I believe I have given each of your programs a fair chance to hook me. Each show has not lived up to my expectations, made me laugh, or connect enough with a storyline and has been a disappointment. There are other quality programs out there and I will watch those over your shows. I appreciate your efforts in finding an audience and I wish you the best of luck in the future. Right now, however,

I quit you.


Wednesday, October 26, 2005

Contender Rematch, Commander in Chief

I finally caught the rematch fights from The Contender on ESPN. There were three fights on the card, but the broadcast I saw only aired two of them because it was delayed due to baseball related stuff. There was a rematch of the championship fight between "The Man They Call the Latin Snake" Sergio Mora and Peter Manfredo, Jr. The other fight was Jesse Brinkley vs Anthony Bonsante.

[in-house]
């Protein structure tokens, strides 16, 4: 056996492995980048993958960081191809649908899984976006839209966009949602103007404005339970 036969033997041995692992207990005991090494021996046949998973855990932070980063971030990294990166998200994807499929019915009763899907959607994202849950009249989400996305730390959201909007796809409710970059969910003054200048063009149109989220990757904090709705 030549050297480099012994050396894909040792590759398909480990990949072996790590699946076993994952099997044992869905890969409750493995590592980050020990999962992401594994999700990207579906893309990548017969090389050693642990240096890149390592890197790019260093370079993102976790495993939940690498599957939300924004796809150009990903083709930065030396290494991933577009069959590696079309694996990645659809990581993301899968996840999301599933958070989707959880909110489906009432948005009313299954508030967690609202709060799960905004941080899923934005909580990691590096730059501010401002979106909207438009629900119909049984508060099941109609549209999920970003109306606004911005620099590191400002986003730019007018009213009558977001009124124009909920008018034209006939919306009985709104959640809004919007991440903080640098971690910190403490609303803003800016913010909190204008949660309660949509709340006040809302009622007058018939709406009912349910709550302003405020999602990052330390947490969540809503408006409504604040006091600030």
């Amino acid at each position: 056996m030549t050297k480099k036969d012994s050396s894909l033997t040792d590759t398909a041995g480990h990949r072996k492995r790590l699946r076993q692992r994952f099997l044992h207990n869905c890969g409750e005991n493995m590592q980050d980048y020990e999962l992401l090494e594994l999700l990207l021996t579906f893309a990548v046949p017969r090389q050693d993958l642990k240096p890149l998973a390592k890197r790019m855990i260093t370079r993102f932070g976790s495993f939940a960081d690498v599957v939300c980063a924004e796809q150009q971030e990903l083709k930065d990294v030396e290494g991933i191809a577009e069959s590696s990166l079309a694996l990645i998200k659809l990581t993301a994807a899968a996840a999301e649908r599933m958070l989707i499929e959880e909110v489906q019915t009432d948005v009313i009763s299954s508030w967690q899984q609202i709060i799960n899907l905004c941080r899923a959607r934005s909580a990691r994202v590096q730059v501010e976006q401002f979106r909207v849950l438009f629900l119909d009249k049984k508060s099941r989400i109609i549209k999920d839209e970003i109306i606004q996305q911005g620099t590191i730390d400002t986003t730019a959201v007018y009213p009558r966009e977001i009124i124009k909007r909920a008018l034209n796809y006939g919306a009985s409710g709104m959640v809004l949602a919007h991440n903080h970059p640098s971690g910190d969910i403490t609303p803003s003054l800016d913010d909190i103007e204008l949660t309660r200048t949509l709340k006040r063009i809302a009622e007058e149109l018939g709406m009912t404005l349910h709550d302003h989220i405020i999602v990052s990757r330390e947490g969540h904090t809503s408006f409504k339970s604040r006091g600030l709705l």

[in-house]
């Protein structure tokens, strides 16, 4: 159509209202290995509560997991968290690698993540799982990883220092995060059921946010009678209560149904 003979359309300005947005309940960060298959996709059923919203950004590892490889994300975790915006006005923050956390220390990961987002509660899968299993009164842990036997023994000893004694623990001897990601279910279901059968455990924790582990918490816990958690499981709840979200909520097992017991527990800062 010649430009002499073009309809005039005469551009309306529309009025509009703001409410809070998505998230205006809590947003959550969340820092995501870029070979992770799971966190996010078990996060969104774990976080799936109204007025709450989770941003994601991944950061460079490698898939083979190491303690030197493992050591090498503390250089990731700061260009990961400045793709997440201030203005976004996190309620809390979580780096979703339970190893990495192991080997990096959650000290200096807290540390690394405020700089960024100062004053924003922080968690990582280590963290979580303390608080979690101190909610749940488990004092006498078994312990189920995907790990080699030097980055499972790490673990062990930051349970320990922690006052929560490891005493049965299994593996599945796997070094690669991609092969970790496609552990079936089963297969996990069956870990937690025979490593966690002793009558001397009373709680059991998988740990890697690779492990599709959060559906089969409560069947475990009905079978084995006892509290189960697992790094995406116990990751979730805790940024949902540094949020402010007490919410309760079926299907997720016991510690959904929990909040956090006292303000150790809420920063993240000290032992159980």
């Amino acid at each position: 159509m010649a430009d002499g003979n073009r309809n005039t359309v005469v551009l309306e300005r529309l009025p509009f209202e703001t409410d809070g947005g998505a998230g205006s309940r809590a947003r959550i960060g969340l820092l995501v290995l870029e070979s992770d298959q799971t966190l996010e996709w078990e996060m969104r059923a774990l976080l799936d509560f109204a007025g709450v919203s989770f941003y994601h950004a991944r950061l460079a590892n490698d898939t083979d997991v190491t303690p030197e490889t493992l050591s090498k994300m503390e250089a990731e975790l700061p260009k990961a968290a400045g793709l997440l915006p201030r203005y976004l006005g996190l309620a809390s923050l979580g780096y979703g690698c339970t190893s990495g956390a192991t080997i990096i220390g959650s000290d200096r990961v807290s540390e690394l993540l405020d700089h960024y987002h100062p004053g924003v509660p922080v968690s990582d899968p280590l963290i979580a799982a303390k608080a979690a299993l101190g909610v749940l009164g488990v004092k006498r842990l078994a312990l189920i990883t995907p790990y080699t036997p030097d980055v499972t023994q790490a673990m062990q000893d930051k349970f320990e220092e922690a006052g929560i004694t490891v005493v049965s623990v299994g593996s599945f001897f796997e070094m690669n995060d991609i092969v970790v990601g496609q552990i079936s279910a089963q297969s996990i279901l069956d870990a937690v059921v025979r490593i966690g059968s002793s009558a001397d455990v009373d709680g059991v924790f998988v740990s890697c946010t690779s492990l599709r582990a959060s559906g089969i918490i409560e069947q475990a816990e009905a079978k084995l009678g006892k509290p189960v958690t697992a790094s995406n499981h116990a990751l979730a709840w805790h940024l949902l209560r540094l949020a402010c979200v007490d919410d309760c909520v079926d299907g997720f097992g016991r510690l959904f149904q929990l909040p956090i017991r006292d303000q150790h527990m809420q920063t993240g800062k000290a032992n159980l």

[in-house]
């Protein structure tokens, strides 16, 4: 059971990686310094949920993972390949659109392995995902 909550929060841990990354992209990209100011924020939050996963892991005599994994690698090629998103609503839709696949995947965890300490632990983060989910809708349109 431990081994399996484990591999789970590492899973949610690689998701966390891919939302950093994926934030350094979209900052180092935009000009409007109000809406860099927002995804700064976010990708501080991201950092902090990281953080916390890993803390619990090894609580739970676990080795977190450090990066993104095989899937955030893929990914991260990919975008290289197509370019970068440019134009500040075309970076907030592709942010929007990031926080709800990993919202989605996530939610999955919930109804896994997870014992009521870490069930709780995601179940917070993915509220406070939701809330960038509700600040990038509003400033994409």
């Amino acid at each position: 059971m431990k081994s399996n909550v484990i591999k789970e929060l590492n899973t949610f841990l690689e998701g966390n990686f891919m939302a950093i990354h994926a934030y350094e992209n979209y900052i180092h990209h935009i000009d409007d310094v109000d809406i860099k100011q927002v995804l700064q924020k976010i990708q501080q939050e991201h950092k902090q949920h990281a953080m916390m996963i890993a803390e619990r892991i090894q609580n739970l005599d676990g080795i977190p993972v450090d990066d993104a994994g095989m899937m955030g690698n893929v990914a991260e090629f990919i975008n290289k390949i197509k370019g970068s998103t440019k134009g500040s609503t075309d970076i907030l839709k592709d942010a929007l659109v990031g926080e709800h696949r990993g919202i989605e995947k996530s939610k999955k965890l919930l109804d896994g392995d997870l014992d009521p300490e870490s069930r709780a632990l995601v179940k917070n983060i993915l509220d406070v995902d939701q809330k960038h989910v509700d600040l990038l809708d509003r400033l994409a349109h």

I was looking forward to the Bonstante fight because he was my favorite fighter from the first season and in his first match with Brinkley he dominated the fight until the last minute of the last round when Brinkley caught Bonsante with a tight uppercut that knocked him out. This rematch didn't have the aggressiveness of the first fight, but it seemed like Bonsante was winning. He landed far more punches and was more active that Brinkley. The announcers said Bonsante won. And then the judges gave Brinkley the fight in a unanimous decision. I was shocked, the announcers were shocked, the live crowd booed, and Bonsante just walked out of the ring with speaking to anyone.

I fast forwarded through a bunch of the Mora/Manfredo fight. Mora won, another shocked audience as Mora likely lost most of the rounds.